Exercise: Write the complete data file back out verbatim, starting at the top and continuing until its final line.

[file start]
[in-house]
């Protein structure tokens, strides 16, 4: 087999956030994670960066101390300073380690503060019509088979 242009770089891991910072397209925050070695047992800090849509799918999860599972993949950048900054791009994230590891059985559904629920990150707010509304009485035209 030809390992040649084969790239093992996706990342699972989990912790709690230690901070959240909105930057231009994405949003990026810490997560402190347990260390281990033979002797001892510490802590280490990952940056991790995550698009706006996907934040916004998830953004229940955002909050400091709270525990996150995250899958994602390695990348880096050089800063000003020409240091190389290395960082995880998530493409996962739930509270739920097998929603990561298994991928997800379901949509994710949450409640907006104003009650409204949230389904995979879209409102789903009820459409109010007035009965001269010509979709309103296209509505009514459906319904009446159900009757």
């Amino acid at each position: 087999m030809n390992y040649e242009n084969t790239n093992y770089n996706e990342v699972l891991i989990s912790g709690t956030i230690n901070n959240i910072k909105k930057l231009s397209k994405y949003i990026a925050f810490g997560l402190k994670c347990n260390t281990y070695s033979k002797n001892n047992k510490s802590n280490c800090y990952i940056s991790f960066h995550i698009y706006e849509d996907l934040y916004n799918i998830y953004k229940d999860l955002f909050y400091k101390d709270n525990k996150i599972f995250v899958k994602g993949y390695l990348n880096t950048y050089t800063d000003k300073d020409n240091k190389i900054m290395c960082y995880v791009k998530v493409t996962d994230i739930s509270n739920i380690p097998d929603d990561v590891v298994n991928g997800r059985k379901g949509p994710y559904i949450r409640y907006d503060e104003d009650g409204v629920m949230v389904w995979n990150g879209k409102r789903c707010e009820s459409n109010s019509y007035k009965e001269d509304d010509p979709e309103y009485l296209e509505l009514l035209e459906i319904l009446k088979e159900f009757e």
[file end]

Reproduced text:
[in-house]
């Protein structure tokens, strides 16, 4: 087999956030994670960066101390300073380690503060019509088979 242009770089891991910072397209925050070695047992800090849509799918999860599972993949950048900054791009994230590891059985559904629920990150707010509304009485035209 030809390992040649084969790239093992996706990342699972989990912790709690230690901070959240909105930057231009994405949003990026810490997560402190347990260390281990033979002797001892510490802590280490990952940056991790995550698009706006996907934040916004998830953004229940955002909050400091709270525990996150995250899958994602390695990348880096050089800063000003020409240091190389290395960082995880998530493409996962739930509270739920097998929603990561298994991928997800379901949509994710949450409640907006104003009650409204949230389904995979879209409102789903009820459409109010007035009965001269010509979709309103296209509505009514459906319904009446159900009757």
């Amino acid at each position: 087999m030809n390992y040649e242009n084969t790239n093992y770089n996706e990342v699972l891991i989990s912790g709690t956030i230690n901070n959240i910072k909105k930057l231009s397209k994405y949003i990026a925050f810490g997560l402190k994670c347990n260390t281990y070695s033979k002797n001892n047992k510490s802590n280490c800090y990952i940056s991790f960066h995550i698009y706006e849509d996907l934040y916004n799918i998830y953004k229940d999860l955002f909050y400091k101390d709270n525990k996150i599972f995250v899958k994602g993949y390695l990348n880096t950048y050089t800063d000003k300073d020409n240091k190389i900054m290395c960082y995880v791009k998530v493409t996962d994230i739930s509270n739920i380690p097998d929603d990561v590891v298994n991928g997800r059985k379901g949509p994710y559904i949450r409640y907006d503060e104003d009650g409204v629920m949230v389904w995979n990150g879209k409102r789903c707010e009820s459409n109010s019509y007035k009965e001269d509304d010509p979709e309103y009485l296209e509505l009514l035209e459906i319904l009446k088979e159900f009757e």